The services, which involve customers using a smartphone app to connect to drivers willing to take them to destinations, have altered transportation services across the country and around the world. The advent of ride sharing has also caused clashes between the companies and a number of local governments.

The Austin city government enacted measures that required background checks and finger printing of ride share drivers, citing safety concerns. Uber and Lyft tried to get those regulations rescinded in a city proposition that failed last spring. The two companies immediately left Austin, claiming that the regulations are too strict and that they were designed to protect traditional taxi companies.

The Austin American-Statesman recently reported that, while Austin is scrambling to replace Uber and Lyft with new startups who are willing to adhere to the new regulations, the action has shifted over to the legislature. The assumption is that the legislature will look to enact statewide regulations for ride-sharing companies that would replace the patchwork of laws passed by various city governments. The ride-sharing companies hope that the statewide regulations will be less stringent than the ones that Austin passed. Uber is also involved in a struggle with Houston that has featured threats of leaving that city, as well.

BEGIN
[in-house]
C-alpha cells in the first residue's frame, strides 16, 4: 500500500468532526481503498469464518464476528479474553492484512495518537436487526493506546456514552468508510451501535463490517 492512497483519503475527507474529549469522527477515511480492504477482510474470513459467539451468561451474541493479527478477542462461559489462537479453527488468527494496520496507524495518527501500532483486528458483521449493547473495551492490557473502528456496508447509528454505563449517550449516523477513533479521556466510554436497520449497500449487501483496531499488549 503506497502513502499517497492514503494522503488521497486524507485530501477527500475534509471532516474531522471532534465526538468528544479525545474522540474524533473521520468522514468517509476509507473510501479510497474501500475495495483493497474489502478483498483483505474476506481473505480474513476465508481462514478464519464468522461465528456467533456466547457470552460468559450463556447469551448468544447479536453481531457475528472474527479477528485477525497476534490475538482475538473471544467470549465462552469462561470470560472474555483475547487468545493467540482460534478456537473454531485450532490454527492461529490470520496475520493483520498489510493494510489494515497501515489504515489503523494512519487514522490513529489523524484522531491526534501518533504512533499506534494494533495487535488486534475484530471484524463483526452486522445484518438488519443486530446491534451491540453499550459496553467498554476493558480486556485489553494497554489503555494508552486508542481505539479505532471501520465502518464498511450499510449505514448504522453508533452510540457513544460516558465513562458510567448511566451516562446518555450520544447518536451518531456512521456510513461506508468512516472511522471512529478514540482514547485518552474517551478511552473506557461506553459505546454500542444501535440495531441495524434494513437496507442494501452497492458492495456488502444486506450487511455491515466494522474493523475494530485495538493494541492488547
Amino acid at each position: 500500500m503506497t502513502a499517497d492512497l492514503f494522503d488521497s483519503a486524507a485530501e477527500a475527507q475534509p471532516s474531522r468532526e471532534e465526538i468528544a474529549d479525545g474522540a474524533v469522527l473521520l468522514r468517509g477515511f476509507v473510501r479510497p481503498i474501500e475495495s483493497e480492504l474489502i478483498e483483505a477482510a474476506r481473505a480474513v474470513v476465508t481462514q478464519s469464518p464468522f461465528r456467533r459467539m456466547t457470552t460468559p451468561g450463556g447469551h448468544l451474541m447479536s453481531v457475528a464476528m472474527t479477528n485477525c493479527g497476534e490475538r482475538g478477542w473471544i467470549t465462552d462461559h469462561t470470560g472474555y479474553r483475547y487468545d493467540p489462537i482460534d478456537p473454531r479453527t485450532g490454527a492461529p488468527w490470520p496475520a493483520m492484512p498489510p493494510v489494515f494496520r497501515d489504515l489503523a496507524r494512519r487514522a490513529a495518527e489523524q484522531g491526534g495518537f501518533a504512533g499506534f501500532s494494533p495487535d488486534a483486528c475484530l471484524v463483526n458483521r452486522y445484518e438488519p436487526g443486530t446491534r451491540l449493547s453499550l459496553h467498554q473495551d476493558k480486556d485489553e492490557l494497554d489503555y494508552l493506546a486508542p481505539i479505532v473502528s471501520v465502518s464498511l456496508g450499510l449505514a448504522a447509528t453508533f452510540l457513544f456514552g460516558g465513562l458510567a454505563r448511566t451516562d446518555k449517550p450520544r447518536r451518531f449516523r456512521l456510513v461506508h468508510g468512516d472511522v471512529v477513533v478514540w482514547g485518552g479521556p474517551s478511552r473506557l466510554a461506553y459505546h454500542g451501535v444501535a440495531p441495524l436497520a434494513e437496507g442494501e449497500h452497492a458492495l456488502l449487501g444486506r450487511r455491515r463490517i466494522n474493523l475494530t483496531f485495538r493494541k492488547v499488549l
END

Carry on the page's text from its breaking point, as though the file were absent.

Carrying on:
Uber and Lyft have every reason to hope that the Texas Legislature will see things their way. The Texas legislature has been traditionally business-friendly. Also, the ride-sharing companies can point out that few cities in the United States require fingerprinting of drivers, Houston being the only one of any size. The angst that took place in Austin last May will likely be all for naught.

On the other hand, a statewide ride-sharing regulation bill will not likely take effect until September 2017. That means that Uber and Lyft will face some competition from the smaller startups that are being nurtured in Austin as they seek to reenter that market.
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